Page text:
Miller v. State

Annotate this Case

531 N.W.2d 491 (1995)

Gary A. MILLER, Petitioner, Appellant, v. STATE of Minnesota, Respondent.

No. C6-94-1292.

Supreme Court of Minnesota.

May 12, 1995.

*492 Gary A. Miller, Oak Park Heights, pro se.

Hubert H. Humphrey, III, Atty. Gen., St. Paul, and Michael O. Freeman, Hennepin County Atty., Linda M. Freyer, Asst. County Atty., Minneapolis, for respondent.

Considered and decided by the court en banc without oral argument.

OPINION

GARDEBRING, Justice.

In June 1991, appellant was convicted of three counts of first-degree murder and sentenced to three consecutive life terms in prison, pursuant to Minn.Stat. § 609.185(1) (1990). Appellant's direct appeal to this court included a claim that the evidence was insufficient as a matter of law to support the convictions. As part of that claim, he argued that the state's failure to conduct DNA testing of hair found in the hand of one of his victims foreclosed evidence which might have pointed to another assailant. This court affirmed the conviction and sentence in all respects. State v. Miller, 488 N.W.2d 235 (Minn.1992). A summary of the facts underlying the conviction can be found in that opinion.

In September 1993, appellant filed a document in district court entitled "Ex Parte Application for Financial Assistance of Testing D.N.A. Evidence." Treating it as a request for post-conviction relief under Minn. Stat. § 590.01, subd. 1 (1992), the postconviction court denied the relief sought, noting that the state fully complied with discovery requirements relative to the disputed hair evidence, that there was no defense request for testing of the hair at the time of trial and that the failure to conduct the DNA testing was not treated as a separate issue on appeal. On appeal, appellant argues that the state did not disclose evidence of the hair and that he was denied an opportunity to have DNA tests conducted on the evidence.[1]

An appellate court reviews a postconviction proceeding only to determine whether there is sufficient evidence to sustain the postconviction court's findings, and a postconviction court's decision will not be disturbed absent an abuse of discretion. State v. Rainer, 502 N.W.2d 784, 787 (Minn.1993); *493 Scruggs v. State, 484 N.W.2d 21, 25 (Minn. 1992). We have allowed postconviction relief in instances where there is newly discovered evidence that was unavailable at the time of trial. Thompson v. State, 384 N.W.2d 461 (Minn.1986). Furthermore, "[w]here direct appeal has once been taken, all matters raised therein, and all claims known but not raised, will not be considered upon a subsequent petition for postconviction relief." Dent v. State, 441 N.W.2d 497, 499 (Minn. 1989) (citing State v. Knaffla, 309 Minn. 246, 252, 243 N.W.2d 737, 741 (1976)).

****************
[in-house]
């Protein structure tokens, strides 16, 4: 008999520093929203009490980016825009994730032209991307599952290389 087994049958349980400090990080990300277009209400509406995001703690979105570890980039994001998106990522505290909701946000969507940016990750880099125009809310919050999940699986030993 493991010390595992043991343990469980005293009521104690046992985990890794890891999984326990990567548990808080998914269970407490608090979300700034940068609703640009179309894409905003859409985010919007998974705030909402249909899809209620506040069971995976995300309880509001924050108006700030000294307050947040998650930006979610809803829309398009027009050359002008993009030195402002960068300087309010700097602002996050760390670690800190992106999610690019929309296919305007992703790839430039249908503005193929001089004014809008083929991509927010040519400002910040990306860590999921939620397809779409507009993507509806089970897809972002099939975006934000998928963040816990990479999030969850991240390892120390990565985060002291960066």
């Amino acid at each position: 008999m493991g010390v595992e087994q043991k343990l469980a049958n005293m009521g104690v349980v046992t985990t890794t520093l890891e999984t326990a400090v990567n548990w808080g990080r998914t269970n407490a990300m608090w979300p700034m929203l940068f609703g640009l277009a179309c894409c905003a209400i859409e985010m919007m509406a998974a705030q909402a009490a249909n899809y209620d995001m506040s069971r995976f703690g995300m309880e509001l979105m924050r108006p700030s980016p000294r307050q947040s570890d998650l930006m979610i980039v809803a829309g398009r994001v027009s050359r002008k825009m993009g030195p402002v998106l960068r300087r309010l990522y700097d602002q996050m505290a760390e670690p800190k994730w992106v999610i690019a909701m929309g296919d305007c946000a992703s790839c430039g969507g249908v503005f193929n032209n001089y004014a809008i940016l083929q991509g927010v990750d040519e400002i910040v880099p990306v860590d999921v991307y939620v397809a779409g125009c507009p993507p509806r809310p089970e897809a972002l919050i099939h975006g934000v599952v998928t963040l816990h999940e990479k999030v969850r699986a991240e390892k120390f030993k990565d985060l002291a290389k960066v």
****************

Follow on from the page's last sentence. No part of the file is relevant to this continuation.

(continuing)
In the present case, the record indicates that at both the trial and appellate level appellant's counsel had access to the evidence and could have requested or raised the issue of DNA testing. The cross-examination of the medical examiner in the trial record shows that defense counsel was apprised of the hair evidence and had reviewed the autopsy reports which appellant now contends were not made available. Despite having knowledge of the evidence, defense counsel made no request for DNA testing. Overall, there is no indication in the record to support appellant's assertions that the prosecution "hid this pivotal [hair] evidence from the Defense" or that appellant was wrongfully denied an opportunity to have DNA tests performed on the evidence at trial.

Further, when appellant's case was on direct appeal to this court his counsel submitted a brief which clearly indicated knowledge of the evidence and knowledge that the evidence had not been submitted for DNA testing. Appellant's claim for postconviction relief does not meet the standards set out in Minn.Stat. §§ 590.01-06 and in our previous cases, and his request for relief is denied.

We affirm the decision of the postconviction court.

NOTES

[1] Appellant originally filed his appeal of the denial of postconviction review with the court of appeals. However, this court has appellate jurisdiction over postconviction relief in cases involving first-degree murder, pursuant to Minn.Stat. § 590.06 (1992). Accordingly, the matter was transferred to this court. Although appellant raises the jurisdictional argument again in his brief, our authority in this matter is clear and, therefore, we will deal with the issue no further.